A man looks at the Animals in War memorial in Park Lane part of which has been vandalized on May 27, 2013 in London, England. Local media are reporting that the word 'Islam' was painted on the war memorials in the early hours of the morning. (Photo: Getty Images)
In the wake of the horrifying terror attack in Woolwich last week, where an off-duty British soldier was beheaded in the street, vandals spray painted the word "Islam" in large, red letters on a number of British war memorials. They also covered the dedications with red paint.
In response, a disgusted 89-year-old veteran vowed not to leave one of the memorials until all the graffiti was removed, The Sun reports:
Dedicated Douglas Radcliffe MBE - who is the Secretary of the Bomber Command Association - said he was "very disturbed" by the act of vandalism and said he could not understand why anyone would deface the honour.
He said: "I'm standing here until this graffiti is removed.
"The 77,000 young men who died, died to give whoever put that graffiti there the freedom to live in this country and honour it, so I can't believe that somebody would do this."
The Bomber Command Memorial remembers the sacrifice and bravery of the 55,573 RAF crew who lost their lives in the Second World War and was unveiled by the Queen last summer.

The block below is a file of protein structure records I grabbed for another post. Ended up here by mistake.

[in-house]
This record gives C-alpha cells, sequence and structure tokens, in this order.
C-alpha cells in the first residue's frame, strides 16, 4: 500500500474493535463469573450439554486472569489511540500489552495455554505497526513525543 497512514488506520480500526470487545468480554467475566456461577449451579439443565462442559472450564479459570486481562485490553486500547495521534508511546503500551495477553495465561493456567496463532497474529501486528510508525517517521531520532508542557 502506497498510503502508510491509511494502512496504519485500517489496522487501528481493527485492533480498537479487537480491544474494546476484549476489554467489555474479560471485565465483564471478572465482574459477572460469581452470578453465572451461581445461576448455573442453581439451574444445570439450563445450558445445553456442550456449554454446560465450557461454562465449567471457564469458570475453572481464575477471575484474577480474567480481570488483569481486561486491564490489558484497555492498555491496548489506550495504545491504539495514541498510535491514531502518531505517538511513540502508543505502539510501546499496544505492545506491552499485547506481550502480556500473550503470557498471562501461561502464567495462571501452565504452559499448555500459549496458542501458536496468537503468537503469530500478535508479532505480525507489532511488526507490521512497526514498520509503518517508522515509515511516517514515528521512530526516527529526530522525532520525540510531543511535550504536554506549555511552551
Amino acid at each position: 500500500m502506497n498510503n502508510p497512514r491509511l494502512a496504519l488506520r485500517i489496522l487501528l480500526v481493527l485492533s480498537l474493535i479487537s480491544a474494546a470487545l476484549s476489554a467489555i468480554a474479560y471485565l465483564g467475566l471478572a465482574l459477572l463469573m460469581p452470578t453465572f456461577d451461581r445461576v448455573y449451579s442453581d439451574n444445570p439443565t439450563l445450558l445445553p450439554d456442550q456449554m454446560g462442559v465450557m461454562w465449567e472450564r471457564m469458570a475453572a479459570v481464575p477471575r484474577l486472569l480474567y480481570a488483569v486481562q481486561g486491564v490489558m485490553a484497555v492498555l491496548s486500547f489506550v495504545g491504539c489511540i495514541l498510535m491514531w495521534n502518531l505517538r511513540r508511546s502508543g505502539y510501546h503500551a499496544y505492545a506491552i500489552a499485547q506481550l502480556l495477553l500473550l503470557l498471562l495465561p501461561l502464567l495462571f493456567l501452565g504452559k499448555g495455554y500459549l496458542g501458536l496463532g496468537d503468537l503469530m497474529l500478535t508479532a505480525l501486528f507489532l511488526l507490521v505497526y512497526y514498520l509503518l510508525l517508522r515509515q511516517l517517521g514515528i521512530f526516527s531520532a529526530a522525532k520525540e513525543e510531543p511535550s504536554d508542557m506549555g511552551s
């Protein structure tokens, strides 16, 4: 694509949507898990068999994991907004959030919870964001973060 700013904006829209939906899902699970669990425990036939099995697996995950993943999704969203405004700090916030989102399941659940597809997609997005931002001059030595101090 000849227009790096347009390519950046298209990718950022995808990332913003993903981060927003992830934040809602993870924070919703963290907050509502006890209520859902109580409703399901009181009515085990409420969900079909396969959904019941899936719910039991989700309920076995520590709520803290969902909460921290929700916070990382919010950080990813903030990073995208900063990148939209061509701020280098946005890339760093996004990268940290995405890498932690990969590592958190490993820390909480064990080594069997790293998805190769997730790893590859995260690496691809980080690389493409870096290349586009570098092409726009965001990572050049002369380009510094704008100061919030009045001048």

The Animals in War Memorial [which was also vandalized] is “a powerful and moving tribute to all the animals that served, suffered and died alongside the British, Commonwealth and Allied forces in the wars and conflicts of the 20th century”, according to its fund website.
Radcliffe's actions, and the outrage of many others, have already made an impact.
A police officer stands by a covered section of the Royal Air Force Bomber Command war memorial on May 27, 2013 in London, England. Local media are reporting that the word 'Islam' was painted on two war memorials in the early hours of the morning. (Photo: Getty Images)
Authorities quickly covered the text after it was discovered early Monday morning, and then the RAF Benevolent Fund, a veteran's charity, said it would pay to have the monuments repaired.
By Tuesday afternoon, a number of workmen using high-pressure steam tools were seen working to remove the graffiti.
"The RAF Benevolent Fund is the proud guardian of the Bomber Command Memorial in London. It saddens everyone here that anyone would see fit to paint graffiti on such a magnificent monument," an announcement on the charity's website says.
Dean Benton, the Director of Marketing and Communications at the RAF Benevolent Fund, added:
"It’s a sad turn of events that has seen graffiti painted on the Bomber Command Memorial. It is the job of the RAF Benevolent Fund to maintain this fine memorial and preserve it for future generations. This mindless act of vandalism re-emphasises the fact that we must still raise £1.5 million towards the ongoing maintenance costs. We ask the great British public to once more get behind the memorial and help us raise this sum."
The U.K. Telegraph wrote that it was not clear "whether the attack on the war memorials was the work of Islamic extremists or by others seeking to exploit the situation to increase tension between communities."
At this time, no arrests have been made.
(H/T: Gateway Pundit)